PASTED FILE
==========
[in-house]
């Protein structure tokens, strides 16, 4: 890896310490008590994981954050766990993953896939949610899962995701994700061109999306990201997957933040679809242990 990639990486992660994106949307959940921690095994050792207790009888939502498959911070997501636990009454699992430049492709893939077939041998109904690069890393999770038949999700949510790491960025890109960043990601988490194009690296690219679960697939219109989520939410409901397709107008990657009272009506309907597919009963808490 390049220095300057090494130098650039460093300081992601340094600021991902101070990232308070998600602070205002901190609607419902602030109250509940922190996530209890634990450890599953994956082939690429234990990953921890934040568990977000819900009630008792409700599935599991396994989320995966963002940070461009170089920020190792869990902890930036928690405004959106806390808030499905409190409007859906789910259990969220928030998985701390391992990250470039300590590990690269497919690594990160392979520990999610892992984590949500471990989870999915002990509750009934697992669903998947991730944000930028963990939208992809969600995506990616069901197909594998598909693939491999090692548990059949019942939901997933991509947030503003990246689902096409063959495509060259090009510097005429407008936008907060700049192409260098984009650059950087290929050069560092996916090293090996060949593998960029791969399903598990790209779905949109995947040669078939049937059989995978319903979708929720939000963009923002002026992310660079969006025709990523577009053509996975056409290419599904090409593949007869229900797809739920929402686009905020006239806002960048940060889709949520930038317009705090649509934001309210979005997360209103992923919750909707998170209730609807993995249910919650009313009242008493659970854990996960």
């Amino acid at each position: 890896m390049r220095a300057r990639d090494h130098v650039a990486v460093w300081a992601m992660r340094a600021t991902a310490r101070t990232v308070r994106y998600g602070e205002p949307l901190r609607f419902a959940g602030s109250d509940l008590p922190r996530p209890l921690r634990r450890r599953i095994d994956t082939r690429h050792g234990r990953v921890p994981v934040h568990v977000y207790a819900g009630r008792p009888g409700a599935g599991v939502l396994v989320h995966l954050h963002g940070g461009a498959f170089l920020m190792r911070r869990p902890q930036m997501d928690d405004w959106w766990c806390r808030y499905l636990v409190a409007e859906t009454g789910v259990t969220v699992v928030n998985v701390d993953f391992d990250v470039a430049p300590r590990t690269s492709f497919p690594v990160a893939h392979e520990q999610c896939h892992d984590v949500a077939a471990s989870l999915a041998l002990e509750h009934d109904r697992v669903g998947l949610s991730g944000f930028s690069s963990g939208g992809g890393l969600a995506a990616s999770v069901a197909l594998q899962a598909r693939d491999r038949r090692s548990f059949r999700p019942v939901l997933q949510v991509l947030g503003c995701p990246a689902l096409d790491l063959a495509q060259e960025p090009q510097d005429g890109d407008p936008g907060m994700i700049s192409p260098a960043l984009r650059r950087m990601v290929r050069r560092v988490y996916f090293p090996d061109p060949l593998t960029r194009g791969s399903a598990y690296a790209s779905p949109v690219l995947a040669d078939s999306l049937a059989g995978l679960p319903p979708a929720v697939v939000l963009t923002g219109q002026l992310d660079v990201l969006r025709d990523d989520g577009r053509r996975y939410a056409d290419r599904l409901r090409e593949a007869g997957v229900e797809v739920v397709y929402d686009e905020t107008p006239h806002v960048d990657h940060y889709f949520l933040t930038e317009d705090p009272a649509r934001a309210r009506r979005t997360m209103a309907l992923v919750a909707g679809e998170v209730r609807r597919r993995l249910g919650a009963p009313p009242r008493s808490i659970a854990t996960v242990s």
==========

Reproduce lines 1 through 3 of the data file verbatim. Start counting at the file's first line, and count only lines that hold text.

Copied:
[in-house]
């Protein structure tokens, strides 16, 4: 890896310490008590994981954050766990993953896939949610899962995701994700061109999306990201997957933040679809242990 990639990486992660994106949307959940921690095994050792207790009888939502498959911070997501636990009454699992430049492709893939077939041998109904690069890393999770038949999700949510790491960025890109960043990601988490194009690296690219679960697939219109989520939410409901397709107008990657009272009506309907597919009963808490 390049220095300057090494130098650039460093300081992601340094600021991902101070990232308070998600602070205002901190609607419902602030109250509940922190996530209890634990450890599953994956082939690429234990990953921890934040568990977000819900009630008792409700599935599991396994989320995966963002940070461009170089920020190792869990902890930036928690405004959106806390808030499905409190409007859906789910259990969220928030998985701390391992990250470039300590590990690269497919690594990160392979520990999610892992984590949500471990989870999915002990509750009934697992669903998947991730944000930028963990939208992809969600995506990616069901197909594998598909693939491999090692548990059949019942939901997933991509947030503003990246689902096409063959495509060259090009510097005429407008936008907060700049192409260098984009650059950087290929050069560092996916090293090996060949593998960029791969399903598990790209779905949109995947040669078939049937059989995978319903979708929720939000963009923002002026992310660079969006025709990523577009053509996975056409290419599904090409593949007869229900797809739920929402686009905020006239806002960048940060889709949520930038317009705090649509934001309210979005997360209103992923919750909707998170209730609807993995249910919650009313009242008493659970854990996960």
């Amino acid at each position: 890896m390049r220095a300057r990639d090494h130098v650039a990486v460093w300081a992601m992660r340094a600021t991902a310490r101070t990232v308070r994106y998600g602070e205002p949307l901190r609607f419902a959940g602030s109250d509940l008590p922190r996530p209890l921690r634990r450890r599953i095994d994956t082939r690429h050792g234990r990953v921890p994981v934040h568990v977000y207790a819900g009630r008792p009888g409700a599935g599991v939502l396994v989320h995966l954050h963002g940070g461009a498959f170089l920020m190792r911070r869990p902890q930036m997501d928690d405004w959106w766990c806390r808030y499905l636990v409190a409007e859906t009454g789910v259990t969220v699992v928030n998985v701390d993953f391992d990250v470039a430049p300590r590990t690269s492709f497919p690594v990160a893939h392979e520990q999610c896939h892992d984590v949500a077939a471990s989870l999915a041998l002990e509750h009934d109904r697992v669903g998947l949610s991730g944000f930028s690069s963990g939208g992809g890393l969600a995506a990616s999770v069901a197909l594998q899962a598909r693939d491999r038949r090692s548990f059949r999700p019942v939901l997933q949510v991509l947030g503003c995701p990246a689902l096409d790491l063959a495509q060259e960025p090009q510097d005429g890109d407008p936008g907060m994700i700049s192409p260098a960043l984009r650059r950087m990601v290929r050069r560092v988490y996916f090293p090996d061109p060949l593998t960029r194009g791969s399903a598990y690296a790209s779905p949109v690219l995947a040669d078939s999306l049937a059989g995978l679960p319903p979708a929720v697939v939000l963009t923002g219109q002026l992310d660079v990201l969006r025709d990523d989520g577009r053509r996975y939410a056409d290419r599904l409901r090409e593949a007869g997957v229900e797809v739920v397709y929402d686009e905020t107008p006239h806002v960048d990657h940060y889709f949520l933040t930038e317009d705090p009272a649509r934001a309210r009506r979005t997360m209103a309907l992923v919750a909707g679809e998170v209730r609807r597919r993995l249910g919650a009963p009313p009242r008493s808490i659970a854990t996960v242990s």